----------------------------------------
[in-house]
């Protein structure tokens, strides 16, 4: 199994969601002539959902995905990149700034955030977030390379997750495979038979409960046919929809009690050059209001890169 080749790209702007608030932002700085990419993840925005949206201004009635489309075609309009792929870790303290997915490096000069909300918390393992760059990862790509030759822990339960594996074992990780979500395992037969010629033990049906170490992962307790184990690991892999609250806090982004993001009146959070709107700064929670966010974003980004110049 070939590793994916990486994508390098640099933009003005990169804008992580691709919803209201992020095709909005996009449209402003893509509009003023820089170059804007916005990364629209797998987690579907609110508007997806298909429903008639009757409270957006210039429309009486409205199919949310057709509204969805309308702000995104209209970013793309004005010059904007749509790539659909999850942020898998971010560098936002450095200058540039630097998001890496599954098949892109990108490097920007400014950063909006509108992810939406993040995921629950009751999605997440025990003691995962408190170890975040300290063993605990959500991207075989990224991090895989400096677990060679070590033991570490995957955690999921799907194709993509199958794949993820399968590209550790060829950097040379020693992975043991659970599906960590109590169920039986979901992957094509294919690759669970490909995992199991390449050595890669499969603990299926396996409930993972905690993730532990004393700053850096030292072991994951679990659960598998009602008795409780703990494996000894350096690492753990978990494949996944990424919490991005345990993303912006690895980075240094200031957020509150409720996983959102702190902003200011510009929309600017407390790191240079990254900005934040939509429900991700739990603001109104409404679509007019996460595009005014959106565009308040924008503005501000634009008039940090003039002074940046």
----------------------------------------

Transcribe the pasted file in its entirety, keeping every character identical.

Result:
[in-house]
């Protein structure tokens, strides 16, 4: 199994969601002539959902995905990149700034955030977030390379997750495979038979409960046919929809009690050059209001890169 080749790209702007608030932002700085990419993840925005949206201004009635489309075609309009792929870790303290997915490096000069909300918390393992760059990862790509030759822990339960594996074992990780979500395992037969010629033990049906170490992962307790184990690991892999609250806090982004993001009146959070709107700064929670966010974003980004110049 070939590793994916990486994508390098640099933009003005990169804008992580691709919803209201992020095709909005996009449209402003893509509009003023820089170059804007916005990364629209797998987690579907609110508007997806298909429903008639009757409270957006210039429309009486409205199919949310057709509204969805309308702000995104209209970013793309004005010059904007749509790539659909999850942020898998971010560098936002450095200058540039630097998001890496599954098949892109990108490097920007400014950063909006509108992810939406993040995921629950009751999605997440025990003691995962408190170890975040300290063993605990959500991207075989990224991090895989400096677990060679070590033991570490995957955690999921799907194709993509199958794949993820399968590209550790060829950097040379020693992975043991659970599906960590109590169920039986979901992957094509294919690759669970490909995992199991390449050595890669499969603990299926396996409930993972905690993730532990004393700053850096030292072991994951679990659960598998009602008795409780703990494996000894350096690492753990978990494949996944990424919490991005345990993303912006690895980075240094200031957020509150409720996983959102702190902003200011510009929309600017407390790191240079990254900005934040939509429900991700739990603001109104409404679509007019996460595009005014959106565009308040924008503005501000634009008039940090003039002074940046």